Newsom for lieutenant governor
Not since Goodwin J. Knight succeeded to the governorship in 1953, after Earl Warren resigned to become chief justice, has a California lieutenant governor moved up in the middle of a term. Not since Gray Davis was elected governor in 1998 has a California lieutenant governor even been voted into the top office. Other than Knight and Davis, only two other lieutenant governors in the last century have become governor. Yet the role of governor-in-waiting overshadows all the other tasks that Californians have given their lieutenant governors to keep them busy. A person well suited to sit on the UC Board of Regents or the Workforce Investment Board is not necessarily the best suited to step in as governor should the need arise. In selecting their next lieutenant governor, voters should ask themselves which candidate would make the best governor.
In our view, the clear answer is San Francisco Mayor Gavin Newsom.
Current Lt. Gov. Abel Maldonado, who was appointed by Gov. Arnold Schwarzenegger and is now running for reelection, has performed the job well enough, acting in the governor’s stead during the deadly San Bruno gas line explosion and signing bills in the governor’s absence.
Maldonado, to his credit, is one of the state’s few elected Republicans who still place progress for the state ahead of ideological purity. Still, he doesn’t stack up as a potential governor compared with the creative and thoughtful Newsom. San Francisco may be an anomaly among California cities — mayors there have more power and leeway than their counterparts in other cities — yet even when compared with earlier San Francisco mayors, Newsom has been unusually innovative, experimenting with new ways to provide healthcare, house the homeless and make the city more livable.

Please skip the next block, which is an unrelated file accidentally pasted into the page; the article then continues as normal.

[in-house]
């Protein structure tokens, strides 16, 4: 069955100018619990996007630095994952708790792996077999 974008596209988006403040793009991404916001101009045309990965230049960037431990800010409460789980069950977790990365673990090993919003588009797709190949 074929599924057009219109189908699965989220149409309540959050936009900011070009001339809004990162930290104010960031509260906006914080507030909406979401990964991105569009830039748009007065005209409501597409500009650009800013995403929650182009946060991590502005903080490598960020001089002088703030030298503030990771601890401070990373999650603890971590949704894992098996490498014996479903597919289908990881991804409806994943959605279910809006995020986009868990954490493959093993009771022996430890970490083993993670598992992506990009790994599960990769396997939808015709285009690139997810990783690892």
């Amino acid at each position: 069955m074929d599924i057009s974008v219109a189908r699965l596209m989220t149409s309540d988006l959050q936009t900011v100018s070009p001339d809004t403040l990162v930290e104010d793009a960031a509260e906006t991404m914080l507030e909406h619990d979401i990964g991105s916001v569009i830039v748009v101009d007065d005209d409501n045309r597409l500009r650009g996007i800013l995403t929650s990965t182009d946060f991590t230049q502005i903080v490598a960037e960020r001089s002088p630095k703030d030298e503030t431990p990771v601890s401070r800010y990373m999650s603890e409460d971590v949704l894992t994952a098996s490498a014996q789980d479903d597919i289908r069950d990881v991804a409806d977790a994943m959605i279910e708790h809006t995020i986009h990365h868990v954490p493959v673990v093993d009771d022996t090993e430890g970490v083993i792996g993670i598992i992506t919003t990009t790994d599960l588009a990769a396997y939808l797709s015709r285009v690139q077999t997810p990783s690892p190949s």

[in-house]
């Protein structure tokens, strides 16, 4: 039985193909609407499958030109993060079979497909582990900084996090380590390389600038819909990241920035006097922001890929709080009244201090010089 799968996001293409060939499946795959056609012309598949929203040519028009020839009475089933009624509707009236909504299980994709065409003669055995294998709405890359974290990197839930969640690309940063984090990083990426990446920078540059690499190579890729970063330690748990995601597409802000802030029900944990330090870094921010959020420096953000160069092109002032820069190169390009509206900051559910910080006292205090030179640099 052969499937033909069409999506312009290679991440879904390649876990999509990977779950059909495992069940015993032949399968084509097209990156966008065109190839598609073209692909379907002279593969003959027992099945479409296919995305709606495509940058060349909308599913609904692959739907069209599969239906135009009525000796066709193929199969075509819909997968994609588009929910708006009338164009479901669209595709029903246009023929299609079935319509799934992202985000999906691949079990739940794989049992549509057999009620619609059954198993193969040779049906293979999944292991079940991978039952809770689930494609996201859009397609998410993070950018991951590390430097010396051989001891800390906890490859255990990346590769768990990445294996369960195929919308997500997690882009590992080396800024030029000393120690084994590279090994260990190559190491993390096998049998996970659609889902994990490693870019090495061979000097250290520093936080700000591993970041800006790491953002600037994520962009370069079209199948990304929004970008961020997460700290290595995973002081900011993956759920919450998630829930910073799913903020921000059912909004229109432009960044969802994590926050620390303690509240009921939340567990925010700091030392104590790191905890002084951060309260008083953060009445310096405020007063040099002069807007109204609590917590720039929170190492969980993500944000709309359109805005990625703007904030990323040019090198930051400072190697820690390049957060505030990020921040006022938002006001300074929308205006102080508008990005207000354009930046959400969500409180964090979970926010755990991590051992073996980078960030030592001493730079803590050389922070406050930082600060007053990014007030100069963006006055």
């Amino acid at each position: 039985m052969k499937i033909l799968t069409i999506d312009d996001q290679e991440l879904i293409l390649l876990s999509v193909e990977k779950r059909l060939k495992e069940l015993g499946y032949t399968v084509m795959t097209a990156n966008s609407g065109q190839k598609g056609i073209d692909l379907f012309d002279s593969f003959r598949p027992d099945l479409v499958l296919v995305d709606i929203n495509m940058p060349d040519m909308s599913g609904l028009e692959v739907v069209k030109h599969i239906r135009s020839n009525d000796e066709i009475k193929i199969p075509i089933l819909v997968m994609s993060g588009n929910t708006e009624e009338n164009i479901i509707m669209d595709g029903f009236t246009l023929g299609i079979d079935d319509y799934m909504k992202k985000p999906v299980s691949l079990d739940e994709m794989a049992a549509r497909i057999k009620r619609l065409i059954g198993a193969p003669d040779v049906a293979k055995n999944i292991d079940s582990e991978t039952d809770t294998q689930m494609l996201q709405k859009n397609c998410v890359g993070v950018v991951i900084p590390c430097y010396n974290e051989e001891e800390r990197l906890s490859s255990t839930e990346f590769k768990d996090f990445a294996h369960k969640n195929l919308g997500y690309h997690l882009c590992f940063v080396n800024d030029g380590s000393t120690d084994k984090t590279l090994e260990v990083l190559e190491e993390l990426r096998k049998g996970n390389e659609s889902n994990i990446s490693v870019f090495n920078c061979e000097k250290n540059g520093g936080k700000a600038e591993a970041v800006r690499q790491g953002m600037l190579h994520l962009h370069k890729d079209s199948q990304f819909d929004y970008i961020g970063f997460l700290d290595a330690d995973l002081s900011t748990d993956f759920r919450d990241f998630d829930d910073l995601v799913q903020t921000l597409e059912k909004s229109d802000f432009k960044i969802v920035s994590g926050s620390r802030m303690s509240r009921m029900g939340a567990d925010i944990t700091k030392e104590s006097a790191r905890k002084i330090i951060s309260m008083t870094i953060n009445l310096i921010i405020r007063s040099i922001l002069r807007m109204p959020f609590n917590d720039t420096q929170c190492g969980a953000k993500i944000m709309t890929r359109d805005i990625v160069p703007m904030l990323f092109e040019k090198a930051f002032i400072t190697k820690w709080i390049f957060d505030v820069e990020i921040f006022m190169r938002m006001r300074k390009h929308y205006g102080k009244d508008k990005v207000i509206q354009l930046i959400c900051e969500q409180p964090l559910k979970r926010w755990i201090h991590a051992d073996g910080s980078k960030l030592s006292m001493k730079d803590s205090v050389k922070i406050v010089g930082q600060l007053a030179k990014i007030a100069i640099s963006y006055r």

There are few state issues he does not seem to have thought through. He offers intriguing plans for preserving higher education, for balancing environmental and business concerns, for fixing the budget mess.
As lieutenant governor, the impatient Newsom may have to keep himself in check, supporting the governor — or at least staying quiet — on minor issues when the two have a disagreement but forthrightly expressing himself when necessary. That’s part of the quandary of this odd office.
Californians will — sooner rather than later, we hope — revamp their 19th century Constitution, with its outdated offices and structures. But for now, we elect our lieutenant governor separately from our governor, and we should choose the most ready to step into the top position at a moment’s notice. That would be Newsom.
The Times’ endorsements in the Nov. 2 election are collected upon publication at latimes.com/opinion.